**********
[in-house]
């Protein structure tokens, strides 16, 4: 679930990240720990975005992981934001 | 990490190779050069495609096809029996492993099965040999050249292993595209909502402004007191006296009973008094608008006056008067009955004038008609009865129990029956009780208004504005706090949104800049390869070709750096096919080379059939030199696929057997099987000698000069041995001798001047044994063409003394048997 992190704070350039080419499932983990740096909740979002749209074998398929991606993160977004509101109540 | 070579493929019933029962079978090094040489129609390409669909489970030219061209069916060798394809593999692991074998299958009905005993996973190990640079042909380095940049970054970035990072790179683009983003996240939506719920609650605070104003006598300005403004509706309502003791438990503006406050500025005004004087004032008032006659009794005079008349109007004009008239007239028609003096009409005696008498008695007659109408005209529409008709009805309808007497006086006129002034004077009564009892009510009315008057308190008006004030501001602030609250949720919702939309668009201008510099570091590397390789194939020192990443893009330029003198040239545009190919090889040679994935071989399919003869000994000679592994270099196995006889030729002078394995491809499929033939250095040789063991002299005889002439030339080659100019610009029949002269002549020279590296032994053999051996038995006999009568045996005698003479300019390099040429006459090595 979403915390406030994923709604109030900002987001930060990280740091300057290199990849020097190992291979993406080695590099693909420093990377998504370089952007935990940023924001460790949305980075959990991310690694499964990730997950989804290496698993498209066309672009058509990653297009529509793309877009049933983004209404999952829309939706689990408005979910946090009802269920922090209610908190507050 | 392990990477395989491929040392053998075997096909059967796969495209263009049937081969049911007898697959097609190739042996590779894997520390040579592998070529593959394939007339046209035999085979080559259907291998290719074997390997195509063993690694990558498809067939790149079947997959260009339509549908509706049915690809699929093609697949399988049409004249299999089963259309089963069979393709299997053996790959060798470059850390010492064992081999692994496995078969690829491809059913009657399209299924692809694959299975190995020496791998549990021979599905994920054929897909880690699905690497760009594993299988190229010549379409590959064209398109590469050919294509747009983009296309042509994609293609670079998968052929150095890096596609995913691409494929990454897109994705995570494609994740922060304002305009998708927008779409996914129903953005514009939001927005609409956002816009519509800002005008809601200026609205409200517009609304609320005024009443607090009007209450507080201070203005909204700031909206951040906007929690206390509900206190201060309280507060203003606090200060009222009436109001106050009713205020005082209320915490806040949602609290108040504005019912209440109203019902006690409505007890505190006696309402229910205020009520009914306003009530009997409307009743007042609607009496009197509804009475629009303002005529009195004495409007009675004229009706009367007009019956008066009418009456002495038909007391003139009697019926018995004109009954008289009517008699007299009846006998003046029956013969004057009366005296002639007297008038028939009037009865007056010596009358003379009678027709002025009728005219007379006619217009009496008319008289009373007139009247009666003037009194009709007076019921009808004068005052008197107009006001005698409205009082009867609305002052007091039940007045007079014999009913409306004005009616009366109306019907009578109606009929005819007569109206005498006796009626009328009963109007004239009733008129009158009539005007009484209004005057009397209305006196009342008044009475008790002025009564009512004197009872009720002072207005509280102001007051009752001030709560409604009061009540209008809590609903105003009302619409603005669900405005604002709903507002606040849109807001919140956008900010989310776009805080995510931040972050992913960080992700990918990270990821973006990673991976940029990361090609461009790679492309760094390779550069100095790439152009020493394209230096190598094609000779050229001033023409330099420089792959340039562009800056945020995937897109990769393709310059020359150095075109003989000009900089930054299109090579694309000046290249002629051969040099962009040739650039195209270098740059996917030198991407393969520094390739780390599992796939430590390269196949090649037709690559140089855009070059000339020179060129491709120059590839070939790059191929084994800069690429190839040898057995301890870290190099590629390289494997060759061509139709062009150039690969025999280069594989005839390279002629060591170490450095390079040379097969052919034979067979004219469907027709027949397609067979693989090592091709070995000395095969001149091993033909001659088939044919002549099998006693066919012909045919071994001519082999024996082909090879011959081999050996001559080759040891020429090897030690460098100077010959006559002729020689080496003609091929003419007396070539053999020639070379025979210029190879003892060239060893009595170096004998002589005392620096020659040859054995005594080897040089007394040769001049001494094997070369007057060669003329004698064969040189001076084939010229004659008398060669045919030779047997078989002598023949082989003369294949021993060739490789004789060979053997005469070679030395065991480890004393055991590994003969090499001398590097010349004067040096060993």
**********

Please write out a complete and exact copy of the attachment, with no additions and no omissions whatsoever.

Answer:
[in-house]
């Protein structure tokens, strides 16, 4: 679930990240720990975005992981934001 | 990490190779050069495609096809029996492993099965040999050249292993595209909502402004007191006296009973008094608008006056008067009955004038008609009865129990029956009780208004504005706090949104800049390869070709750096096919080379059939030199696929057997099987000698000069041995001798001047044994063409003394048997 992190704070350039080419499932983990740096909740979002749209074998398929991606993160977004509101109540 | 070579493929019933029962079978090094040489129609390409669909489970030219061209069916060798394809593999692991074998299958009905005993996973190990640079042909380095940049970054970035990072790179683009983003996240939506719920609650605070104003006598300005403004509706309502003791438990503006406050500025005004004087004032008032006659009794005079008349109007004009008239007239028609003096009409005696008498008695007659109408005209529409008709009805309808007497006086006129002034004077009564009892009510009315008057308190008006004030501001602030609250949720919702939309668009201008510099570091590397390789194939020192990443893009330029003198040239545009190919090889040679994935071989399919003869000994000679592994270099196995006889030729002078394995491809499929033939250095040789063991002299005889002439030339080659100019610009029949002269002549020279590296032994053999051996038995006999009568045996005698003479300019390099040429006459090595 979403915390406030994923709604109030900002987001930060990280740091300057290199990849020097190992291979993406080695590099693909420093990377998504370089952007935990940023924001460790949305980075959990991310690694499964990730997950989804290496698993498209066309672009058509990653297009529509793309877009049933983004209404999952829309939706689990408005979910946090009802269920922090209610908190507050 | 392990990477395989491929040392053998075997096909059967796969495209263009049937081969049911007898697959097609190739042996590779894997520390040579592998070529593959394939007339046209035999085979080559259907291998290719074997390997195509063993690694990558498809067939790149079947997959260009339509549908509706049915690809699929093609697949399988049409004249299999089963259309089963069979393709299997053996790959060798470059850390010492064992081999692994496995078969690829491809059913009657399209299924692809694959299975190995020496791998549990021979599905994920054929897909880690699905690497760009594993299988190229010549379409590959064209398109590469050919294509747009983009296309042509994609293609670079998968052929150095890096596609995913691409494929990454897109994705995570494609994740922060304002305009998708927008779409996914129903953005514009939001927005609409956002816009519509800002005008809601200026609205409200517009609304609320005024009443607090009007209450507080201070203005909204700031909206951040906007929690206390509900206190201060309280507060203003606090200060009222009436109001106050009713205020005082209320915490806040949602609290108040504005019912209440109203019902006690409505007890505190006696309402229910205020009520009914306003009530009997409307009743007042609607009496009197509804009475629009303002005529009195004495409007009675004229009706009367007009019956008066009418009456002495038909007391003139009697019926018995004109009954008289009517008699007299009846006998003046029956013969004057009366005296002639007297008038028939009037009865007056010596009358003379009678027709002025009728005219007379006619217009009496008319008289009373007139009247009666003037009194009709007076019921009808004068005052008197107009006001005698409205009082009867609305002052007091039940007045007079014999009913409306004005009616009366109306019907009578109606009929005819007569109206005498006796009626009328009963109007004239009733008129009158009539005007009484209004005057009397209305006196009342008044009475008790002025009564009512004197009872009720002072207005509280102001007051009752001030709560409604009061009540209008809590609903105003009302619409603005669900405005604002709903507002606040849109807001919140956008900010989310776009805080995510931040972050992913960080992700990918990270990821973006990673991976940029990361090609461009790679492309760094390779550069100095790439152009020493394209230096190598094609000779050229001033023409330099420089792959340039562009800056945020995937897109990769393709310059020359150095075109003989000009900089930054299109090579694309000046290249002629051969040099962009040739650039195209270098740059996917030198991407393969520094390739780390599992796939430590390269196949090649037709690559140089855009070059000339020179060129491709120059590839070939790059191929084994800069690429190839040898057995301890870290190099590629390289494997060759061509139709062009150039690969025999280069594989005839390279002629060591170490450095390079040379097969052919034979067979004219469907027709027949397609067979693989090592091709070995000395095969001149091993033909001659088939044919002549099998006693066919012909045919071994001519082999024996082909090879011959081999050996001559080759040891020429090897030690460098100077010959006559002729020689080496003609091929003419007396070539053999020639070379025979210029190879003892060239060893009595170096004998002589005392620096020659040859054995005594080897040089007394040769001049001494094997070369007057060669003329004698064969040189001076084939010229004659008398060669045919030779047997078989002598023949082989003369294949021993060739490789004789060979053997005469070679030395065991480890004393055991590994003969090499001398590097010349004067040096060993």